April Events with me!

I’m giving several readings and talks this month–details below. If you’re local I’d love to see you! 

April 8th 6:00 – 8:00pm – URBAN ARTS PLATFORM, Parking Garage Roof at The Northern

Join us on Saturday, April 8th for a night of international and local talent featuring a stunning view of downtown billings atop the Northern Hotel parking garage!

This will be a 2 part event featuring:
-Video art screening by G. Roland Biermann
-Discussion with the artist and Dr. Aaron Rosen (author of Art & Religion in the 21st Century)
-Poetry readings by local poets Pete Tolton, Ashley Warren, and Meagan Lehr, as well as MT Poet Laureate Earl Craig.
-Drinks (for 21+)
-A discussion on the future of cutting edge art in Billings!

Part 2 of the night, located at 2905 Montana ave. will feature all local musicians including:
-Grant Jones
-Golden Hour
-Bull Market
-Snow Bored

April 11th 7:00 – 8:00pm ARTFUL WOMEN OF MONTANA, Community Room, Billings Public Library

Please join Zonta Club of Billings and Billings Public Library for our next event on Tuesday, April 11, 7-8 p.m. when our guests will be Anna Paige and Ashley Warren. In this Artful Women of Montana talk, they will be discussing a multi-disciplinary approach to the arts, the importance of collaboration, and empowering community voice through writing.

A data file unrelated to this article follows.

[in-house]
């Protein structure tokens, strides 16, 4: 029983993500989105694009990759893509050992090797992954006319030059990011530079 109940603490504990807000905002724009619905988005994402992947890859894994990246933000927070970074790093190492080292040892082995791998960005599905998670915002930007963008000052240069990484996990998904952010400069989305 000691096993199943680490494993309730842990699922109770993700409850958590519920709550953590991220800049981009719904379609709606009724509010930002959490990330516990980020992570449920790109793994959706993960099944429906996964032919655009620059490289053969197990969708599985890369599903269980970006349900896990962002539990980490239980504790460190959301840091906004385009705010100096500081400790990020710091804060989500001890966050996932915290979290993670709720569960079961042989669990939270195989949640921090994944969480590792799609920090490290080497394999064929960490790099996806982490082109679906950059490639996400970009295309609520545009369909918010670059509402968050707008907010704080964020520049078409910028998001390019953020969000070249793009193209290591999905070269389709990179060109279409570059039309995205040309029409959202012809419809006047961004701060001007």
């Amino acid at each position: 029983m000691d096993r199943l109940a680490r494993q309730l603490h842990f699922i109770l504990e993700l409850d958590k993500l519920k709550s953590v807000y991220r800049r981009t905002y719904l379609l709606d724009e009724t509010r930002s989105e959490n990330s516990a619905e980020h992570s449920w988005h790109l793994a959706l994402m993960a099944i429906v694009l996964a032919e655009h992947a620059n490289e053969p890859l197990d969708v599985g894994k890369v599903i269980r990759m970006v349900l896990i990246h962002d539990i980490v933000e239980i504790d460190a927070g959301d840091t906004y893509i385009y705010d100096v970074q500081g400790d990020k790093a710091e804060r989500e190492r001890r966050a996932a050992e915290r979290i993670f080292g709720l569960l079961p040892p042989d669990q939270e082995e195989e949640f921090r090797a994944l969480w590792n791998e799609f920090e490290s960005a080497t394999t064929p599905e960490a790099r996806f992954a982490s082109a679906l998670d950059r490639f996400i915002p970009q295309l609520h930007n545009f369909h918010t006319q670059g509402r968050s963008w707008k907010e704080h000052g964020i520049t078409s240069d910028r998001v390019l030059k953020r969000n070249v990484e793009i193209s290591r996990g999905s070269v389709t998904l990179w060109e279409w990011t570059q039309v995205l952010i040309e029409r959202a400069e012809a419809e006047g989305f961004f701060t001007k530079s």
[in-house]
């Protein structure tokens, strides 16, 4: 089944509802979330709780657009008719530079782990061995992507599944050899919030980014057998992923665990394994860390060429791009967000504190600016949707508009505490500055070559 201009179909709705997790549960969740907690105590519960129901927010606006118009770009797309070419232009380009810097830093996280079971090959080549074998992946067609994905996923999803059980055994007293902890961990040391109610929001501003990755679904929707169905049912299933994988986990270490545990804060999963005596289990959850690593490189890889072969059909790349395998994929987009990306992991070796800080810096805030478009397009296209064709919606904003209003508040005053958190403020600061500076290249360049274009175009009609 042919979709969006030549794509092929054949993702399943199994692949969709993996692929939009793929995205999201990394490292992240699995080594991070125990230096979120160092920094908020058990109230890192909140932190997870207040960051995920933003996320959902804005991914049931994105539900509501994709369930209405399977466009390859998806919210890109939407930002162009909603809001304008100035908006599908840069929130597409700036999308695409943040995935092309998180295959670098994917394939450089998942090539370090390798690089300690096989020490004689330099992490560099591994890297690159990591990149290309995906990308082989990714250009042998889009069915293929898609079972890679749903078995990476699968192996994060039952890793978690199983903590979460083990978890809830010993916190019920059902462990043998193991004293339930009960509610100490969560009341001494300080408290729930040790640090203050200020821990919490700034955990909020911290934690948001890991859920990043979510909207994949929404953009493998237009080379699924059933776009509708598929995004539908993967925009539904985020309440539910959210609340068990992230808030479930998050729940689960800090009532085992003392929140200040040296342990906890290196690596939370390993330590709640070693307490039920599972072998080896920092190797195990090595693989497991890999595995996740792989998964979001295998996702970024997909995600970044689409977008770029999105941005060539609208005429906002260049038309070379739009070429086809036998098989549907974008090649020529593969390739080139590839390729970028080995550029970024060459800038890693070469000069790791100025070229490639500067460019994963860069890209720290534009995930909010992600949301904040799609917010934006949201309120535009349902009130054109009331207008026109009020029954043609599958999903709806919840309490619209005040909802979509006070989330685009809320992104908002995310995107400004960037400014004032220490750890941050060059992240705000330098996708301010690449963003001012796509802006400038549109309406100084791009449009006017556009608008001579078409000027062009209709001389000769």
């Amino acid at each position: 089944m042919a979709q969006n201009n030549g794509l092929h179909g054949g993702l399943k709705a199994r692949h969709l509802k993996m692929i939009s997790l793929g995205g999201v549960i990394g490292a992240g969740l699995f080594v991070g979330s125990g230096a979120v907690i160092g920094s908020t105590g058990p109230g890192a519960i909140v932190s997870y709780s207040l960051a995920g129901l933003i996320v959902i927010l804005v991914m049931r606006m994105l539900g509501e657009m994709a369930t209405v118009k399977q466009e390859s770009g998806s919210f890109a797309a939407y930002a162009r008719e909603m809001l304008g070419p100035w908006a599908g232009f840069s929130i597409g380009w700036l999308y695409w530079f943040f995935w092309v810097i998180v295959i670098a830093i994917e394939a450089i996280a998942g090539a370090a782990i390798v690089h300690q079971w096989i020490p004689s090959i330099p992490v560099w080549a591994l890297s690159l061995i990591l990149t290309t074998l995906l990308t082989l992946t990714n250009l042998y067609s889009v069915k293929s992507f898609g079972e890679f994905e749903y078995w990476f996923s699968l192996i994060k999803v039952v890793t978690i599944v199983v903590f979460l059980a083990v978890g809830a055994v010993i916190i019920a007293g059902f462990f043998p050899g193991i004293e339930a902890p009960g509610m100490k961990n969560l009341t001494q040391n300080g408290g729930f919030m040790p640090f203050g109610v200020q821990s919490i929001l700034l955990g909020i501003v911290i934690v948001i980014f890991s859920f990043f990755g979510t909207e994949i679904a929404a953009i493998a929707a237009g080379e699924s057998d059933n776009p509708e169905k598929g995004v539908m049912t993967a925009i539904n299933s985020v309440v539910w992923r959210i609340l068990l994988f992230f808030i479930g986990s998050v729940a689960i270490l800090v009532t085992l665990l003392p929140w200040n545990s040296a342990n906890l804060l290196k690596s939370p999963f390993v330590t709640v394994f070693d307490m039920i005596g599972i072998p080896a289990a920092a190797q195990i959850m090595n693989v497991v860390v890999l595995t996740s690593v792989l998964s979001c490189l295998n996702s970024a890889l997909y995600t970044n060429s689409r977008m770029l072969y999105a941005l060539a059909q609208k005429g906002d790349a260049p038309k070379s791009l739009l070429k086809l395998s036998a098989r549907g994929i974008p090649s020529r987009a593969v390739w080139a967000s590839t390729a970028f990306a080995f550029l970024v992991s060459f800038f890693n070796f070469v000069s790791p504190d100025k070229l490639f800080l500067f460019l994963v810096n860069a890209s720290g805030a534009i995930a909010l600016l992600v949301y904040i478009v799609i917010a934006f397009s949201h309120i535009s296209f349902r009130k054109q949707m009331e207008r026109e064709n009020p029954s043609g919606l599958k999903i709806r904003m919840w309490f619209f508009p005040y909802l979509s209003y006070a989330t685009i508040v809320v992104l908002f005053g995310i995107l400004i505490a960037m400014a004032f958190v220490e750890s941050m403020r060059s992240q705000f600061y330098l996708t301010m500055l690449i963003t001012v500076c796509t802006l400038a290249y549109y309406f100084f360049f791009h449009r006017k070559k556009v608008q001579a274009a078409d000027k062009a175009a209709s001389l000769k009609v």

From a desire to connect writers to one another and grow the literary community in Billings, Ashley Warren and Anna Paige created Billings Area Literary Arts (BALA). Active in the writing community, both Ashley and Anna are faculty at Montana State University Billings, poetry teachers with Arts Without Boundaries, and instructors for Big Sky Writing Workshops. Through BALA, they host bi-monthly Write-Ins where they invite the community to “occupy space in form of creation.”

Ashley writes fiction and poetry. She’s a graduate of the Stonecoast MFA program, and her work has appeared in The Examined Life, Easy Street, and in the anthology Poems Across the Big Sky II among other places. She was recently an Artist-in-Residence with the Billing Public Library and teaches youth in the juvenile detention system through the nonprofit organization Free Verse.